Again, your surgeon or doctor will provide situation-specific guidance.

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How long do you have to fast?

For blood tests, you’ll often be asked to fast for eight to 12 hours prior to your appointment. Unless you’re told otherwise by your doctor, avoid food and all drinks besides plain tap or bottled water, as caffeine, alcohol, and even carbonation can potentially impact certain blood test results.

The general rule for anesthesia used to be to avoid food or drink after midnight. But that’s an arbitrary deadline, some doctors say, and guidelines have since changed.

“Since there may be a change in plans, we often recommend a patient fast as of midnight the night before surgery,” Dr. Pianko says. “Technically, it only takes eight hours for the stomach to digest a full meal and much less for a light meal. But for the sake of consistency and to prevent confusion or misinterpretation as to what is a light meal as opposed to a full meal, we often recommend midnight as the cutoff point.”

New fasting guidelines

The American Society of Anesthesiologists has since published new guidelines (most recently updated in 2017) that permit clear liquids up to two hours before surgery for healthy patients undergoing elective procedures using general anesthesia, regional anesthesia, or sedation.

A study published in 2017 in BJA Education also suggests that patients fast before surgery for a much shorter time and have an oral carbohydrate drink to help them better recover after surgery.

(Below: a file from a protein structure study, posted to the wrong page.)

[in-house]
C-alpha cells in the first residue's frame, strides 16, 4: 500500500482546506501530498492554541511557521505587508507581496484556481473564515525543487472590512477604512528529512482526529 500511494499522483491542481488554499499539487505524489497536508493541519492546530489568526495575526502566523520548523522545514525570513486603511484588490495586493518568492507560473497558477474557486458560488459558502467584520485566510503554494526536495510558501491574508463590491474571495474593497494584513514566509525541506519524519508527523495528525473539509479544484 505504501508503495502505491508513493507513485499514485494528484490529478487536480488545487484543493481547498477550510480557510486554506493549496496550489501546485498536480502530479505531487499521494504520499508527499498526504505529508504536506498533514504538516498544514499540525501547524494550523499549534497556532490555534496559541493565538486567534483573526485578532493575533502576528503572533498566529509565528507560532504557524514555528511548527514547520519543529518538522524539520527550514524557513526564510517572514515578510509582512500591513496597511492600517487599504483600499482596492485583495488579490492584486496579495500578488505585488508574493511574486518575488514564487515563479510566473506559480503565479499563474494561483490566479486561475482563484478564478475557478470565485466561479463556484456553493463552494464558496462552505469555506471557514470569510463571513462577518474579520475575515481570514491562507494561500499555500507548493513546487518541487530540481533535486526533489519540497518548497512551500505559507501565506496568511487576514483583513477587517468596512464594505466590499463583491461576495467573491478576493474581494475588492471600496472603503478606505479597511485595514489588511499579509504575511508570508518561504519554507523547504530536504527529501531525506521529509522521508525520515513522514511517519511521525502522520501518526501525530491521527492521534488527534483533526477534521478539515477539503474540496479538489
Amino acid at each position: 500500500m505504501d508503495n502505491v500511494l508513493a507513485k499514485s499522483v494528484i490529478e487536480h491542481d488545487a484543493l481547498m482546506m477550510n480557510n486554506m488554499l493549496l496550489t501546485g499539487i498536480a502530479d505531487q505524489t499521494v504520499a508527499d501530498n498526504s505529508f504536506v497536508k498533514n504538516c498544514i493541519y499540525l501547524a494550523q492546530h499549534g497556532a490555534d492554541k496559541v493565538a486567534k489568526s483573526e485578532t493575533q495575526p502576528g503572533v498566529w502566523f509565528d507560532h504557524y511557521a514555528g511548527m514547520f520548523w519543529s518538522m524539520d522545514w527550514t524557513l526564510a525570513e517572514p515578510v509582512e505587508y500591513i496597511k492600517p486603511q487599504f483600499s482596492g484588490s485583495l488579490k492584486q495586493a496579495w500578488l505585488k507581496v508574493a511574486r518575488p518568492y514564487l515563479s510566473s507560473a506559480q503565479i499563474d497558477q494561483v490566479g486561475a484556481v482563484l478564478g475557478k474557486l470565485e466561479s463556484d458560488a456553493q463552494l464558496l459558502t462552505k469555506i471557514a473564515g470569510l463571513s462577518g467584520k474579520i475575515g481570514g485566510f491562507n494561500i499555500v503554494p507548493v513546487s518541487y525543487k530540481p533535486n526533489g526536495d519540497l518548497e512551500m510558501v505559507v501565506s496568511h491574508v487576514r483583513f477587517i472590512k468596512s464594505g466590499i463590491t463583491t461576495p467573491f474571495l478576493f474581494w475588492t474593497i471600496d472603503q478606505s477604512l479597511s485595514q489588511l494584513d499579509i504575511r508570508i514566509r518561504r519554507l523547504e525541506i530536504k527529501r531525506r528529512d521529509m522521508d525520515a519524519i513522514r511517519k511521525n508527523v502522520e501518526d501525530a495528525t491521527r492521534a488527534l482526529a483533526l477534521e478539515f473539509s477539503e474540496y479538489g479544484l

Despite these newer recommendations, some anesthesiologists still stick with older rules for their patients. Consult with your doctor before any procedure to see what’s best for you.

Are any foods or drinks allowed when you fast?

If you’re told to fast, you shouldn’t eat solid foods during that window of time. But can you drink water while fasting?

Because water and clear liquids are quickly absorbed by the stomach in a relatively short amount of time, patients are often allowed to drink clear liquids up to two hours before surgery, Dr. Wang says. Alcohol does not fall into this category and is off-limits while fasting. But sparkling water, mineral water, fruit juices without pulp, clear carbonated drinks (like, say, 7-Up, but not Pepsi), and clear tea are OK.

“The line’s drawn when you cannot see through the liquid,” says Dr. Wang. “Milk products have protein in them and that increases the time that the liquid spends in your stomach. The goal is to have an empty stomach immediately before surgery.”

Although it’s not clear, black coffee (without cream or sugar) is fine, too.

What to do if you forget to fast

Mistakes happen, and doctors understand that. Now is not the time to fib.

“Be honest,” Dr. Pianko says. “It’s important for the doctor and the lab technician to be advised of any deviations from the original instructions. The worst that can happen is that the physician decides to reschedule the test or the procedure.”